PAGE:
Solar eclipse of October 3, 2005

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Solar eclipse of October 3, 2005
Ecl-ann.jpg
Annular from Spain
SE2005Oct03A.png
Map
Type of eclipse
Nature Annular
Gamma 0.3306
Magnitude 0.9576
Maximum eclipse
Duration 4m 32s
Coordinates 12.9N 28.7E
Max. width of band 162 km
Times (UTC)
(P1) Partial begin 3:53:56
(U1) Total begin 18:40:59
Greatest eclipse 10:32:47
(U4) Total end 1:22:35
(P4) Partial end 24:27:52
References
Saros 134 (43 of 71)
Catalog # (SE5000) 9520
Satellite image of the eclipse over East Africa. Red dots show where fires were burning in vegetated areas.

An annular solar eclipse occurred on October 3, 2005 with a magnitude of 0.958. A solar eclipse occurs when the Moon passes between Earth and the Sun, thereby totally or partly obscuring the image of the Sun for a viewer on Earth. An annular solar eclipse occurs when the Moon's apparent diameter is smaller than the Sun's, blocking most of the Sun's light and causing the Sun to look like an annulus (ring). An annular eclipse appears as a partial eclipse over a region of the Earth thousands of kilometres wide.

It was visible from a narrow corridor through the Iberian peninsula and Africa. A partial eclipse was seen from the much broader path of the Moon's penumbra, including all of Europe, Africa and southwestern Asia.

The path of the eclipse began in the North Atlantic ocean at 08:41 universal time (UT). The antumbra reached Madrid, Spain at 08:56 UT, lasting four minutes and eleven seconds and 90% of the Sun was covered by the Moon. The antumbra reached Algiers at 09:05 UT, then passed through Tunisia and Libya before heading southeast through Sudan, Kenya and Somalia. The shadow then moved out over the Indian Ocean until it terminated at sunset, 12:22 UT.[1]

The maximum eclipse duration occurred in central Sudan at 10:31:42 UT, where it lasted for 4m 31s when the Sun was 71° above the horizon.[1] The theoretical maximum duration for a modern solar eclipse is 7 minutes, 32 seconds.[2]

The motion of the shadow was supersonic and it generated gravity waves that were detectable as disturbances in the ionosphere. These gravity waves originate in the thermosphere at an altitude of about 180 km. Because of the obscuration of solar radiation, the ionization level dropped by 70% during the eclipse.[3][4] The eclipse caused a 1–1.4 K drop in the temperature of the ionosphere.[5]

Images[edit]

20051003sequence.jpg
Degania A, Israel : Partial

Related eclipses[edit]

Solar eclipses 2004-2008[edit]

Each member in a semester series of solar eclipses repeats approximately every 177 days and 4 hours (a semester) at alternating nodes of the Moon's orbit.

Solar eclipse series sets from 2004–2007
Ascending node   Descending node
Saros Map Saros Map
119 2004 April 19
SE2004Apr19P.png
Partial (south)
124 2004 October 14
SE2004Oct14P.png
Partial (north)
129 2005 April 8
SE2005Apr08H.png
Hybrid
134
Ecl-ann.jpg
Annular from Spain
2005 October 3
SE2005Oct03A.png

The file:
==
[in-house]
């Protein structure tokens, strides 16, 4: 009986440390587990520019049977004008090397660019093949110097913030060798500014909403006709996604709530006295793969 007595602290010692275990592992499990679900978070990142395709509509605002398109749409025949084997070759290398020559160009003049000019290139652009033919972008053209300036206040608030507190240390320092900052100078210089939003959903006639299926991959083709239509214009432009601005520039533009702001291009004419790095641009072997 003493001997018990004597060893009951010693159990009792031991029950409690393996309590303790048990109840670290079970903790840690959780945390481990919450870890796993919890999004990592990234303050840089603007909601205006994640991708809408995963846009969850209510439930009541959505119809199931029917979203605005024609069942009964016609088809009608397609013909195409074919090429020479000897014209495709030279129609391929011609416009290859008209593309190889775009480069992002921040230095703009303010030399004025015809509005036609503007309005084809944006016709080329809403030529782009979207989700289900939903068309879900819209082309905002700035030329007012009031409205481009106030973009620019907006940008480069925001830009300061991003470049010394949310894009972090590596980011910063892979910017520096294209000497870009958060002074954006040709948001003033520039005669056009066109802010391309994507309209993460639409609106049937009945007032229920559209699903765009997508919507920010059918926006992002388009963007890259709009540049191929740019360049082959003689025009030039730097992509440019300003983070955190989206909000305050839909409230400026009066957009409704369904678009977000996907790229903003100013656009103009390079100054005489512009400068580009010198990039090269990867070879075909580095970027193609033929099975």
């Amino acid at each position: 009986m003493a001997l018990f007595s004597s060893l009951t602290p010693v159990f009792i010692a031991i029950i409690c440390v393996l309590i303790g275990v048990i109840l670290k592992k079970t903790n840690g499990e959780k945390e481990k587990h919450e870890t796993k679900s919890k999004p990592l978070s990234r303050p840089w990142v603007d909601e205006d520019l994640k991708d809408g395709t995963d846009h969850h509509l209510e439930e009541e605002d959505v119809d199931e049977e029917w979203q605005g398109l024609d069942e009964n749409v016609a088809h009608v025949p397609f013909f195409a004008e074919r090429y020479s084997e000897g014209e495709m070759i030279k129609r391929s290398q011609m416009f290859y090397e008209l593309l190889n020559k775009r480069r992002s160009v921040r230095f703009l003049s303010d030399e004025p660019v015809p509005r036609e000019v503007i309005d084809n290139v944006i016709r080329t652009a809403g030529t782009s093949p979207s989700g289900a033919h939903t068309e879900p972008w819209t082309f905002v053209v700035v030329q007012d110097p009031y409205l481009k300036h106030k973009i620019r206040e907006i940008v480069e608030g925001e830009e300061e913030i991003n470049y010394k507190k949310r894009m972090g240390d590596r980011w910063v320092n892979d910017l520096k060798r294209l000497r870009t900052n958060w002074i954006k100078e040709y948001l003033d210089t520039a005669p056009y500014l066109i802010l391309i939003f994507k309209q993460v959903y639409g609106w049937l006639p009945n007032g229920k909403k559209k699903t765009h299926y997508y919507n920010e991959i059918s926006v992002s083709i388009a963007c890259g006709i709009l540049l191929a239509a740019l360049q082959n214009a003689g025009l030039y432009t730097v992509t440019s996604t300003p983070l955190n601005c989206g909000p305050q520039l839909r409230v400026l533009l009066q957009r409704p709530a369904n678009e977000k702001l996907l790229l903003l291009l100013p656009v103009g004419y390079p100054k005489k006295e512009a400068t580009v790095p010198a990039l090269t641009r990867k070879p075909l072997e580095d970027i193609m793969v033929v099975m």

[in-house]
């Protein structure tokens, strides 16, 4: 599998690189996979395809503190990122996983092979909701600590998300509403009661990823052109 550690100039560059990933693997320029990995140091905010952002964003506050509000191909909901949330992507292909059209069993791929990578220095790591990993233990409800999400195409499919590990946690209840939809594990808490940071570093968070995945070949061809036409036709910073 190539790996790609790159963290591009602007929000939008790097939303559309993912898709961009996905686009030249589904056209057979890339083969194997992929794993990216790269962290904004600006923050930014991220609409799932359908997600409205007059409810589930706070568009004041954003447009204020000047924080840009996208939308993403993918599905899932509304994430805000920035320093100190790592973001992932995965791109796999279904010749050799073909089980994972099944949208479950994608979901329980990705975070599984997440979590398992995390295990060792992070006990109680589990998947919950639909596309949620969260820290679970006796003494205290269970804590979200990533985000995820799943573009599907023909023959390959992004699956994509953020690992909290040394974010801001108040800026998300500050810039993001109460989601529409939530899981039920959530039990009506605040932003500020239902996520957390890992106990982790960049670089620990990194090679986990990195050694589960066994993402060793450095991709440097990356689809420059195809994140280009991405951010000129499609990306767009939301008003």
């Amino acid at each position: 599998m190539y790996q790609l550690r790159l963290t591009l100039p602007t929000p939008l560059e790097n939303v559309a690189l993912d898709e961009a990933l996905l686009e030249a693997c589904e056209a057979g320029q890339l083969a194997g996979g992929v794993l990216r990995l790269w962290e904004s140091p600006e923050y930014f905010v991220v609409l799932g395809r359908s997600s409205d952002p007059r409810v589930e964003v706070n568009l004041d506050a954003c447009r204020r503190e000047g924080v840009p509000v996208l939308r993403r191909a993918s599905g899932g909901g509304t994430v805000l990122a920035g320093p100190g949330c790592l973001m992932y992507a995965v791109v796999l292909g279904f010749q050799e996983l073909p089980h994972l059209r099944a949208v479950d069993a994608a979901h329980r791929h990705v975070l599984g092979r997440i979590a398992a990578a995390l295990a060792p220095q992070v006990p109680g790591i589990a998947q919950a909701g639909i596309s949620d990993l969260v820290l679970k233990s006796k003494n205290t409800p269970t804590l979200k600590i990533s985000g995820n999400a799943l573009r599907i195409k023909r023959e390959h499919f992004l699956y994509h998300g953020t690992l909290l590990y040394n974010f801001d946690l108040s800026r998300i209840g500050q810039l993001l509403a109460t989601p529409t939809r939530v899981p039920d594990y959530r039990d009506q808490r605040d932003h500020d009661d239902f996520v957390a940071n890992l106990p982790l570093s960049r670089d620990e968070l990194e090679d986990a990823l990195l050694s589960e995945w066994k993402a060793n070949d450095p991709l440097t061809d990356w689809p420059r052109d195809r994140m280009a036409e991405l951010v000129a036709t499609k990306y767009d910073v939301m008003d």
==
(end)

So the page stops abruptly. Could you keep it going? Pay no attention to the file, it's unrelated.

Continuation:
Annular
139
Diamondring-eclipse-March03-29-2006.jpg
Totality from Side, Turkey
2006 March 29
SE2006Mar29T.png
Total
144
Helder da Rocha - Partial solar eclipse (by-sa).jpg
Partial from São Paulo, Brazil
2006 September 22
SE2006Sep22A.png
Annular
149 2007 March 19
SE2007Mar19P.png
Partial (north)
154 2007 September 11
SE2007Sep11P.png
Partial (south)

Saros 134[edit]

It is a part of Saros cycle 134, repeating every 18 years, 11 days, containing 71 events. The series started with partial solar eclipse on June 22, 1248. It contains total eclipses from October 9, 1428 through December 24, 1554 and hybrid eclipses from January 3, 1573 through June 27, 1843, and annular eclipses from July 8, 1861 through May 21, 2384. The series ends at member 71 as a partial eclipse on August 6, 2510. The longest duration of totality was 1 minutes, 30 seconds on October 9, 1428.[6]

Series members 38-48 occur between 1901 and 2100:

38 39 40
SE1915Aug10A.png
August 10, 1915
SE1933Aug21A.png
August 21, 1933
SE1951Sep01A.png
September 1, 1951
41 42 43
SE1969Sep11A.png
September 11, 1969
SE1987Sep23A.png
September 23, 1987
SE2005Oct03A.png
October 3, 2005
44 45 46
SE2023Oct14A.png
October 14, 2023
SE2041Oct25A.png
October 25, 2041
SE2059Nov05A.png
November 5, 2059
47 48
SE2077Nov15A.png
November 15, 2077
SE2095Nov27A.png
November 27, 2095

Metonic cycle[edit]

The metonic series repeats eclipses every 19 years (6939.69 days), lasting about 5 cycles. Eclipses occur in nearly the same calendar date. In addition the octon subseries repeats 1/5 of that or every 3.8 years (1387.94 days).

Notes[edit]

  1. ^ a b Espenak, Fred. "Annular Solar Eclipse of 2005 October 03". NASA/GSFC. Retrieved 2009-09-23. 
  2. ^ Meeus, J. (December 2003). "The maximum possible duration of a total solar eclipse". Journal of the British Astronomical Association 113 (6): 343–348. Bibcode:2003JBAA..113..343M. 
  3. ^ Jakowski, N.; et al. (April 2008). "Ionospheric behavior over Europe during the solar eclipse of 3 October 2005". Journal of Atmospheric and Solar-Terrestrial Physics 70 (6): 836–853. Bibcode:2008JASTP..70..836J. doi:10.1016/j.jastp.2007.02.016. 
  4. ^ Šauli, P.; et al. (December 2007). "Acoustic–gravity waves during solar eclipses: Detection and characterization using wavelet transforms". Journal of Atmospheric and Solar-Terrestrial Physics 69 (17–18): 2465–2484. Bibcode:2007JASTP..69.2465S. doi:10.1016/j.jastp.2007.06.012. 
  5. ^ Burmaka, V. P.; et al. (2007). "Tropospheric-ionospheric effects of the 3 October 2005 partial solar eclipse in Kharkiv". Kosmichna Nauka i Tekhnologiya 13 (6): 74–86. Bibcode:2007KosNT..13f..74B. 
  6. ^ http://eclipse.gsfc.nasa.gov/SEsaros/SEsaros134.html

References[edit]

Photos: